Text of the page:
Novartis, like many of industry peers, has been talking about digitization a lot in recent years. In 2018, the company outlined a plan to “go big on data and digital,” committing to use technology and analytics to make R&D, commercial and manufacturing operations more efficient.
More recently the Swiss firm partnered with AWS, Amazon’s digital industrial services business, to digitize its manufacturing systems and supply chains.
Data-driven mind set
For companies with the right culture and infrastructure, the potential benefits of digital manufacturing are considerable according to Francisca Gouveia, PhD, who is a senior process expert at the Swiss drug maker’s facility in Huningue, France.
“The emergence of a data-driven mind set and the advancements in computer science and digital technologies are an opportunity to gain novel insights to boost process efficiency,” she says. “In the commercial biomanufacturing area, data and digital technologies are starting to gain traction to identify yield and quality improvements, tackle supply chain volatility, streamline operations and accelerate process transfers.
“The real-time revolution, the ability to analyze data while it’s being produced, allows closing the gap between data collection and decision-making. This possibility is set to alter the way control strategies in biomanufacturing are driven on the shop floor–from a reactive to a proactive approach.”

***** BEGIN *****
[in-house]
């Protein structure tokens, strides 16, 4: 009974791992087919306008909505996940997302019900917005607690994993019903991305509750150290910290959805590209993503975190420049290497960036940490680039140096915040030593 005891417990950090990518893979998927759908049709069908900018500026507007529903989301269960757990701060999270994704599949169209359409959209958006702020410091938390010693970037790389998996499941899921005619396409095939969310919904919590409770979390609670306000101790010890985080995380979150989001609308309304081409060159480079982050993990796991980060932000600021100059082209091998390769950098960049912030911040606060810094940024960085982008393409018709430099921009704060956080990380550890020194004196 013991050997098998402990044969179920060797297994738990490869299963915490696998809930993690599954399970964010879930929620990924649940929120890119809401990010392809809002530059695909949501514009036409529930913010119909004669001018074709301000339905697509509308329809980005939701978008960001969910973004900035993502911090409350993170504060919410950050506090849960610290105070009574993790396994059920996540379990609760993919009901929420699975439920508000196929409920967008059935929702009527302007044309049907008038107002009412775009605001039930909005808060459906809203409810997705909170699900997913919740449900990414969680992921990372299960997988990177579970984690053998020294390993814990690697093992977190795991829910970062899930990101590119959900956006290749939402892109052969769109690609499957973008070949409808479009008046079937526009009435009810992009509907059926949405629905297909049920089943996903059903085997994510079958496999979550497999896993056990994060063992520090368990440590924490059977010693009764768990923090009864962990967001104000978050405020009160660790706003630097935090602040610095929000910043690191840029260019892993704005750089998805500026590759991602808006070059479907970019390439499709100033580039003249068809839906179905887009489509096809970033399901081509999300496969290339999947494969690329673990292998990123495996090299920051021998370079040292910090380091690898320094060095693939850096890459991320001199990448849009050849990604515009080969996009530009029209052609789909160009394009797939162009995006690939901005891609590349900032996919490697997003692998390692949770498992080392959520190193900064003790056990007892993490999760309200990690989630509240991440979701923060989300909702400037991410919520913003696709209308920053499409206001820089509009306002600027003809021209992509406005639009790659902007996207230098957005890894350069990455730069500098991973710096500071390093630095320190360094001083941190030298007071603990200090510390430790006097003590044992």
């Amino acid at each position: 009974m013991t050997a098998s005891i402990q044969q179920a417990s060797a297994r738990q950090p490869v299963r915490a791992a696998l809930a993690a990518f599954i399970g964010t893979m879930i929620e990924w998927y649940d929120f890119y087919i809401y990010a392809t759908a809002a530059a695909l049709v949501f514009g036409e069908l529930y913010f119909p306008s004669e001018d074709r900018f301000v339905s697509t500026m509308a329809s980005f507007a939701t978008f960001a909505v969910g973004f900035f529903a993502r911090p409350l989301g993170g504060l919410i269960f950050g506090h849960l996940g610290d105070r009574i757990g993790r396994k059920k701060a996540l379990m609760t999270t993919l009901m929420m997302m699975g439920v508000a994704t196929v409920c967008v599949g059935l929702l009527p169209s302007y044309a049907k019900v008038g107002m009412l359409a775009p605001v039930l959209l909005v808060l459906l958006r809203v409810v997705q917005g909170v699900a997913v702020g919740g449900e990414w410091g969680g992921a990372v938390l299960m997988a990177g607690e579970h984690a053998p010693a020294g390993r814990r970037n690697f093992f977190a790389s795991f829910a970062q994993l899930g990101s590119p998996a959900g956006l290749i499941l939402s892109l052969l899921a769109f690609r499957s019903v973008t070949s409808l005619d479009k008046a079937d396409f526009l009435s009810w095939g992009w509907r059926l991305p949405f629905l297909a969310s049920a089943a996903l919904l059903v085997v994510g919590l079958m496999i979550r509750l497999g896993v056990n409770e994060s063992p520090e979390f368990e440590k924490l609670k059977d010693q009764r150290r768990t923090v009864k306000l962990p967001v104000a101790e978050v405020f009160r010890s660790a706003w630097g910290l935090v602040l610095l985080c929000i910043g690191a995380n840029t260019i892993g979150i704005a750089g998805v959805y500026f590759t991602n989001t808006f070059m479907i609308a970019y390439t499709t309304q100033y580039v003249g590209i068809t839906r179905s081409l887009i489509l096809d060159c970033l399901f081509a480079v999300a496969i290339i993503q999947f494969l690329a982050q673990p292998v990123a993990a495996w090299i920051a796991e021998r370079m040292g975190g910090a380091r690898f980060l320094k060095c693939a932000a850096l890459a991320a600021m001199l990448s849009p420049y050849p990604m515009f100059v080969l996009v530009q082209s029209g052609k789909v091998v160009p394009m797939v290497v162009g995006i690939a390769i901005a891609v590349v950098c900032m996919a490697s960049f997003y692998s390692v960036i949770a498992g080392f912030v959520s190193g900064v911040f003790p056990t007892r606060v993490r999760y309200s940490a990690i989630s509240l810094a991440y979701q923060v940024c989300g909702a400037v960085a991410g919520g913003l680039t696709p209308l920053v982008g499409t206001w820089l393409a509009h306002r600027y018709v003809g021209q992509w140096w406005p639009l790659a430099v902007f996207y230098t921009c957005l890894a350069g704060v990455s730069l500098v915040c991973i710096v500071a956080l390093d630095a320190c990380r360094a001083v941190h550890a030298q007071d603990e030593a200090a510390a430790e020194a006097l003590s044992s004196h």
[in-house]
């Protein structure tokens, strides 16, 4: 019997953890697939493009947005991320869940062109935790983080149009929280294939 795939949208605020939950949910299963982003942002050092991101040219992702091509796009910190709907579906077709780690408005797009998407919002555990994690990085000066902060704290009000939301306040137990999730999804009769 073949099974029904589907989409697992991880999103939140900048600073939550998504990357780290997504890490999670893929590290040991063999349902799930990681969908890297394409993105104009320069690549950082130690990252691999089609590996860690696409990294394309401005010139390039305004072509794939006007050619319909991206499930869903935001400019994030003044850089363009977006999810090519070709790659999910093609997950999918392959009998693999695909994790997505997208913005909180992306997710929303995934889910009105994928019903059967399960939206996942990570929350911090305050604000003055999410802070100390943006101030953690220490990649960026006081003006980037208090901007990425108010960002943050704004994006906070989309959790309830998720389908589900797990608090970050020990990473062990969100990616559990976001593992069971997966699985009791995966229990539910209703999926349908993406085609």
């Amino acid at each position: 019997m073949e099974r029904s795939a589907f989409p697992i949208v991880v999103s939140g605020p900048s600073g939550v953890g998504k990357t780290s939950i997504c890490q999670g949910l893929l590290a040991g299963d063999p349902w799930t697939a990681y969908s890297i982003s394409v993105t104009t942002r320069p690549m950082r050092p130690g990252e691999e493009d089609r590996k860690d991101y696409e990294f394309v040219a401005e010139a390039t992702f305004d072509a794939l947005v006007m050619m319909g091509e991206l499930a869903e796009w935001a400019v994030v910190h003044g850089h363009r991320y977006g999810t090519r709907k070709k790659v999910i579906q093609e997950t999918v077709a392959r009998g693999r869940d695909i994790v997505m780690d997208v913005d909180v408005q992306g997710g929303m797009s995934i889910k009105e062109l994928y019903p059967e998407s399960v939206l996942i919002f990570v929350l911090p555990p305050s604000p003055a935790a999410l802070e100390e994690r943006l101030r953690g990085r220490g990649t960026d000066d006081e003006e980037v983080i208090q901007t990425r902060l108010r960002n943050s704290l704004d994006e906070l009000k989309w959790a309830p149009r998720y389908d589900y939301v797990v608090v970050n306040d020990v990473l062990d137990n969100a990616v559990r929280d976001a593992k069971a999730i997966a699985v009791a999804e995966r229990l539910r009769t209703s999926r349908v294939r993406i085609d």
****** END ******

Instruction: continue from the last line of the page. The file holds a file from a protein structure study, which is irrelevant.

Some potential “quick wins” include early fault detection that will help manufacturers reduce costs. And going forward, the benefits of an effective digital manufacturing strategy are likely to be even more significant, notes Gouveia.
“On a long-term perspective, data and digital technologies significantly contribute to understand the underlying relationship between process parameters and product quality attributes so that this variability can be compensated in an adaptable manner to deliver consistent product quality and significant yield improvements,” she continues.
“Adaptation is key to competitiveness: the realization of the Industry 4.0 paradigm encompasses the definition of an adaptive control strategy in biomanufacturing.”
The likely impact on product quality is another potential benefit of the digital approach.
“The conventional manufacturing paradigm focused on quality by testing (QbT) is still deep-rooted in the quality culture of biopharmaceutical companies due to the complexity of unit operations and production infrastructures,” explains Gouveia. “Although final product testing is an important element of quality control, regulatory bodies have embraced the paradigm shift of quality built into the processes producing the products–Quality by Design (QbD).”
She points out that while documents and guidelines like ICH Q8-Q12 explain why industry should consider quality at the design stage, recent advances in digital technology have finally provided a way of doing something about it.
“On the technology domain, significant improvements in retrieving, visualizing and managing data sources of very different complexity will encourage biopharmaceutical companies to implement more advanced data analytics and deployment of digital solutions in manufacturing,” she tells GEN.
“Digital manufacturing is perhaps the most promising differentiation strategy that will allow biopharmaceutical companies to increase competitiveness and adapt to changing market demands.”